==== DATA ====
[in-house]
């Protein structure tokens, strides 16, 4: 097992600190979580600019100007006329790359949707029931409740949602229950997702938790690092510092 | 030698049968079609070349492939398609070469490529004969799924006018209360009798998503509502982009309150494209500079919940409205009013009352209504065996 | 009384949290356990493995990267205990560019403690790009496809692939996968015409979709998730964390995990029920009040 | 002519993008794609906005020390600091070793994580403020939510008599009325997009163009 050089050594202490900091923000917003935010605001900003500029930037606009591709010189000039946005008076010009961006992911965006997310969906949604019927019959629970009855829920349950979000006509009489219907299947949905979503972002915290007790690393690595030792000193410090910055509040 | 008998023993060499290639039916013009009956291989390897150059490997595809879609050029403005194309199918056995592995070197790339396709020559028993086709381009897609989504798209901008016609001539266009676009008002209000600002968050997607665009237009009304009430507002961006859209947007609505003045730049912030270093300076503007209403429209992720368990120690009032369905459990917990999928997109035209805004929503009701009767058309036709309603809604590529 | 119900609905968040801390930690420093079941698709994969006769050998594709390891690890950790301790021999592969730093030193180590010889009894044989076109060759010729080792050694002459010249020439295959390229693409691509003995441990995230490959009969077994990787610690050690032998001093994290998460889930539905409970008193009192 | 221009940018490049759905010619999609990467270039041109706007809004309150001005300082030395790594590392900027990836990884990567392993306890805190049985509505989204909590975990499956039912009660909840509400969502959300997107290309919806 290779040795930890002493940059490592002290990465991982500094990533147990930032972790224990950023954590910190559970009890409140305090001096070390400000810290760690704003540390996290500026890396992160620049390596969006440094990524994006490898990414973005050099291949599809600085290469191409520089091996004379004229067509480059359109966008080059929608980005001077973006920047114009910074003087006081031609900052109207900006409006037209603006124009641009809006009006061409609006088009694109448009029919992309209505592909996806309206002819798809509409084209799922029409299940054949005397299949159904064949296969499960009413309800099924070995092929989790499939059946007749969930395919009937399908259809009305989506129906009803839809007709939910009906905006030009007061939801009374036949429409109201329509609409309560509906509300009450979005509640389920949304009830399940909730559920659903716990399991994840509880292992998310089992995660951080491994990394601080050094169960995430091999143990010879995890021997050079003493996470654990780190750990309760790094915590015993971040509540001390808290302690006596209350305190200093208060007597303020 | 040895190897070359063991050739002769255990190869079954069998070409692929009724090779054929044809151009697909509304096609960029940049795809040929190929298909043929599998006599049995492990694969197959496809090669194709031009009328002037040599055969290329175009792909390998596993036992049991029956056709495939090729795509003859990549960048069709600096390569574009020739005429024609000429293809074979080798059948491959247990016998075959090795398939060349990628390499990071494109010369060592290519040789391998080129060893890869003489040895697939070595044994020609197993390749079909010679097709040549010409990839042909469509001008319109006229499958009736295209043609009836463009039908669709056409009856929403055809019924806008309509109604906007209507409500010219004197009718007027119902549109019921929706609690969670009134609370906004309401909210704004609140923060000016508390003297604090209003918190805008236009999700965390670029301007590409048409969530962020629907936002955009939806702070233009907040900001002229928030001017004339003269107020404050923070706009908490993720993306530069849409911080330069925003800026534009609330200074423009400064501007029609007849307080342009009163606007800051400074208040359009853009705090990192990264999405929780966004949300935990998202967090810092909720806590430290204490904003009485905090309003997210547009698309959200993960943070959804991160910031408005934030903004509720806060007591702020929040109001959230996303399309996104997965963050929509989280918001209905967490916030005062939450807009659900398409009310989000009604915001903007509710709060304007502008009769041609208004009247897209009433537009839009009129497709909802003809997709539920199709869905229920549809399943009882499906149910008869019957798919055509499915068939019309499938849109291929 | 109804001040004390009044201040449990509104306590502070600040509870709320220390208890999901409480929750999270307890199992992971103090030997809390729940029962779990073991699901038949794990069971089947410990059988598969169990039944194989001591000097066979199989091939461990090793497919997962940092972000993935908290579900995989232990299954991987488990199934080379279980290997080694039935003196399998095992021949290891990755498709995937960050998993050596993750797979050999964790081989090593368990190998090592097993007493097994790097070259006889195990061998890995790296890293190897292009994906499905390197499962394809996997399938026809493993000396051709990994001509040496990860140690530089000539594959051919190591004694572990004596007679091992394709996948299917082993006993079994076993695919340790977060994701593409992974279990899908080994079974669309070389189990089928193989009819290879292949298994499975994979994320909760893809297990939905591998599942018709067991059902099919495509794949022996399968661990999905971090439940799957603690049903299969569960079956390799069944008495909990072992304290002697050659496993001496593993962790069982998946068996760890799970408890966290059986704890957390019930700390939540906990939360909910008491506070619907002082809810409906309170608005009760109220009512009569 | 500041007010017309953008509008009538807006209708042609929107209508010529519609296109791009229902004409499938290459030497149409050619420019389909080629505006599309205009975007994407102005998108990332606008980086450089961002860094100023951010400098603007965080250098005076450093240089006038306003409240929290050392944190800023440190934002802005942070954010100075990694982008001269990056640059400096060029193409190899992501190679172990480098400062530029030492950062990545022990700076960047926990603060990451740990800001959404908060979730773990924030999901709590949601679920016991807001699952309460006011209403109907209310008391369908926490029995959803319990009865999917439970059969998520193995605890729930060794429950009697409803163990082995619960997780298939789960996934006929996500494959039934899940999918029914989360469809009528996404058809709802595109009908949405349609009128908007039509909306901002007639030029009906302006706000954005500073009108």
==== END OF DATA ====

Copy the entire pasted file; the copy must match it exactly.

[in-house]
């Protein structure tokens, strides 16, 4: 097992600190979580600019100007006329790359949707029931409740949602229950997702938790690092510092 | 030698049968079609070349492939398609070469490529004969799924006018209360009798998503509502982009309150494209500079919940409205009013009352209504065996 | 009384949290356990493995990267205990560019403690790009496809692939996968015409979709998730964390995990029920009040 | 002519993008794609906005020390600091070793994580403020939510008599009325997009163009 050089050594202490900091923000917003935010605001900003500029930037606009591709010189000039946005008076010009961006992911965006997310969906949604019927019959629970009855829920349950979000006509009489219907299947949905979503972002915290007790690393690595030792000193410090910055509040 | 008998023993060499290639039916013009009956291989390897150059490997595809879609050029403005194309199918056995592995070197790339396709020559028993086709381009897609989504798209901008016609001539266009676009008002209000600002968050997607665009237009009304009430507002961006859209947007609505003045730049912030270093300076503007209403429209992720368990120690009032369905459990917990999928997109035209805004929503009701009767058309036709309603809604590529 | 119900609905968040801390930690420093079941698709994969006769050998594709390891690890950790301790021999592969730093030193180590010889009894044989076109060759010729080792050694002459010249020439295959390229693409691509003995441990995230490959009969077994990787610690050690032998001093994290998460889930539905409970008193009192 | 221009940018490049759905010619999609990467270039041109706007809004309150001005300082030395790594590392900027990836990884990567392993306890805190049985509505989204909590975990499956039912009660909840509400969502959300997107290309919806 290779040795930890002493940059490592002290990465991982500094990533147990930032972790224990950023954590910190559970009890409140305090001096070390400000810290760690704003540390996290500026890396992160620049390596969006440094990524994006490898990414973005050099291949599809600085290469191409520089091996004379004229067509480059359109966008080059929608980005001077973006920047114009910074003087006081031609900052109207900006409006037209603006124009641009809006009006061409609006088009694109448009029919992309209505592909996806309206002819798809509409084209799922029409299940054949005397299949159904064949296969499960009413309800099924070995092929989790499939059946007749969930395919009937399908259809009305989506129906009803839809007709939910009906905006030009007061939801009374036949429409109201329509609409309560509906509300009450979005509640389920949304009830399940909730559920659903716990399991994840509880292992998310089992995660951080491994990394601080050094169960995430091999143990010879995890021997050079003493996470654990780190750990309760790094915590015993971040509540001390808290302690006596209350305190200093208060007597303020 | 040895190897070359063991050739002769255990190869079954069998070409692929009724090779054929044809151009697909509304096609960029940049795809040929190929298909043929599998006599049995492990694969197959496809090669194709031009009328002037040599055969290329175009792909390998596993036992049991029956056709495939090729795509003859990549960048069709600096390569574009020739005429024609000429293809074979080798059948491959247990016998075959090795398939060349990628390499990071494109010369060592290519040789391998080129060893890869003489040895697939070595044994020609197993390749079909010679097709040549010409990839042909469509001008319109006229499958009736295209043609009836463009039908669709056409009856929403055809019924806008309509109604906007209507409500010219004197009718007027119902549109019921929706609690969670009134609370906004309401909210704004609140923060000016508390003297604090209003918190805008236009999700965390670029301007590409048409969530962020629907936002955009939806702070233009907040900001002229928030001017004339003269107020404050923070706009908490993720993306530069849409911080330069925003800026534009609330200074423009400064501007029609007849307080342009009163606007800051400074208040359009853009705090990192990264999405929780966004949300935990998202967090810092909720806590430290204490904003009485905090309003997210547009698309959200993960943070959804991160910031408005934030903004509720806060007591702020929040109001959230996303399309996104997965963050929509989280918001209905967490916030005062939450807009659900398409009310989000009604915001903007509710709060304007502008009769041609208004009247897209009433537009839009009129497709909802003809997709539920199709869905229920549809399943009882499906149910008869019957798919055509499915068939019309499938849109291929 | 109804001040004390009044201040449990509104306590502070600040509870709320220390208890999901409480929750999270307890199992992971103090030997809390729940029962779990073991699901038949794990069971089947410990059988598969169990039944194989001591000097066979199989091939461990090793497919997962940092972000993935908290579900995989232990299954991987488990199934080379279980290997080694039935003196399998095992021949290891990755498709995937960050998993050596993750797979050999964790081989090593368990190998090592097993007493097994790097070259006889195990061998890995790296890293190897292009994906499905390197499962394809996997399938026809493993000396051709990994001509040496990860140690530089000539594959051919190591004694572990004596007679091992394709996948299917082993006993079994076993695919340790977060994701593409992974279990899908080994079974669309070389189990089928193989009819290879292949298994499975994979994320909760893809297990939905591998599942018709067991059902099919495509794949022996399968661990999905971090439940799957603690049903299969569960079956390799069944008495909990072992304290002697050659496993001496593993962790069982998946068996760890799970408890966290059986704890957390019930700390939540906990939360909910008491506070619907002082809810409906309170608005009760109220009512009569 | 500041007010017309953008509008009538807006209708042609929107209508010529519609296109791009229902004409499938290459030497149409050619420019389909080629505006599309205009975007994407102005998108990332606008980086450089961002860094100023951010400098603007965080250098005076450093240089006038306003409240929290050392944190800023440190934002802005942070954010100075990694982008001269990056640059400096060029193409190899992501190679172990480098400062530029030492950062990545022990700076960047926990603060990451740990800001959404908060979730773990924030999901709590949601679920016991807001699952309460006011209403109907209310008391369908926490029995959803319990009865999917439970059969998520193995605890729930060794429950009697409803163990082995619960997780298939789960996934006929996500494959039934899940999918029914989360469809009528996404058809709802595109009908949405349609009128908007039509909306901002007639030029009906302006706000954005500073009108």